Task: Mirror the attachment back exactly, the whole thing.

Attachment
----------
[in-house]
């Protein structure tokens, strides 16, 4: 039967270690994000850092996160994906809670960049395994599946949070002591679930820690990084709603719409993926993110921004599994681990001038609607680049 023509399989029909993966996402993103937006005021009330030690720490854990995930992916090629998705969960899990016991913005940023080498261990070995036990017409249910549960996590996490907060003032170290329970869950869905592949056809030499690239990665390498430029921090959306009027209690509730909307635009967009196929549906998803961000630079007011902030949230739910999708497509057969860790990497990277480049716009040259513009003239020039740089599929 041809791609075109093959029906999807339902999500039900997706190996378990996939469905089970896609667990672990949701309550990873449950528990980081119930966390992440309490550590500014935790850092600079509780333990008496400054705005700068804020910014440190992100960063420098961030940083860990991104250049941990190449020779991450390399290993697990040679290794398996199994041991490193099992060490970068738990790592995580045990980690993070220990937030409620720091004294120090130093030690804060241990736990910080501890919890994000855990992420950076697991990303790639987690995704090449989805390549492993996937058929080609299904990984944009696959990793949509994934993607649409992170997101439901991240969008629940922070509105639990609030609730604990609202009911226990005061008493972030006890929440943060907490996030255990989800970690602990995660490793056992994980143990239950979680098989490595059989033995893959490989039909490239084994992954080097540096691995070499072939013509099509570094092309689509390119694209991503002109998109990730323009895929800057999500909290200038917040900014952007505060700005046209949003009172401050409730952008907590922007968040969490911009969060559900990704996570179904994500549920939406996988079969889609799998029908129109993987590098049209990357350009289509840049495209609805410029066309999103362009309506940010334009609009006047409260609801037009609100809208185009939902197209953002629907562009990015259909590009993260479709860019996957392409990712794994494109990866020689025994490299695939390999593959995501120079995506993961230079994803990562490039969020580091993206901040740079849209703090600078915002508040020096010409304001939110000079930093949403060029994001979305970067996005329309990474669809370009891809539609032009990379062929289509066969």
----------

[in-house]
């Protein structure tokens, strides 16, 4: 039967270690994000850092996160994906809670960049395994599946949070002591679930820690990084709603719409993926993110921004599994681990001038609607680049 023509399989029909993966996402993103937006005021009330030690720490854990995930992916090629998705969960899990016991913005940023080498261990070995036990017409249910549960996590996490907060003032170290329970869950869905592949056809030499690239990665390498430029921090959306009027209690509730909307635009967009196929549906998803961000630079007011902030949230739910999708497509057969860790990497990277480049716009040259513009003239020039740089599929 041809791609075109093959029906999807339902999500039900997706190996378990996939469905089970896609667990672990949701309550990873449950528990980081119930966390992440309490550590500014935790850092600079509780333990008496400054705005700068804020910014440190992100960063420098961030940083860990991104250049941990190449020779991450390399290993697990040679290794398996199994041991490193099992060490970068738990790592995580045990980690993070220990937030409620720091004294120090130093030690804060241990736990910080501890919890994000855990992420950076697991990303790639987690995704090449989805390549492993996937058929080609299904990984944009696959990793949509994934993607649409992170997101439901991240969008629940922070509105639990609030609730604990609202009911226990005061008493972030006890929440943060907490996030255990989800970690602990995660490793056992994980143990239950979680098989490595059989033995893959490989039909490239084994992954080097540096691995070499072939013509099509570094092309689509390119694209991503002109998109990730323009895929800057999500909290200038917040900014952007505060700005046209949003009172401050409730952008907590922007968040969490911009969060559900990704996570179904994500549920939406996988079969889609799998029908129109993987590098049209990357350009289509840049495209609805410029066309999103362009309506940010334009609009006047409260609801037009609100809208185009939902197209953002629907562009990015259909590009993260479709860019996957392409990712794994494109990866020689025994490299695939390999593959995501120079995506993961230079994803990562490039969020580091993206901040740079849209703090600078915002508040020096010409304001939110000079930093949403060029994001979305970067996005329309990474669809370009891809539609032009990379062929289509066969």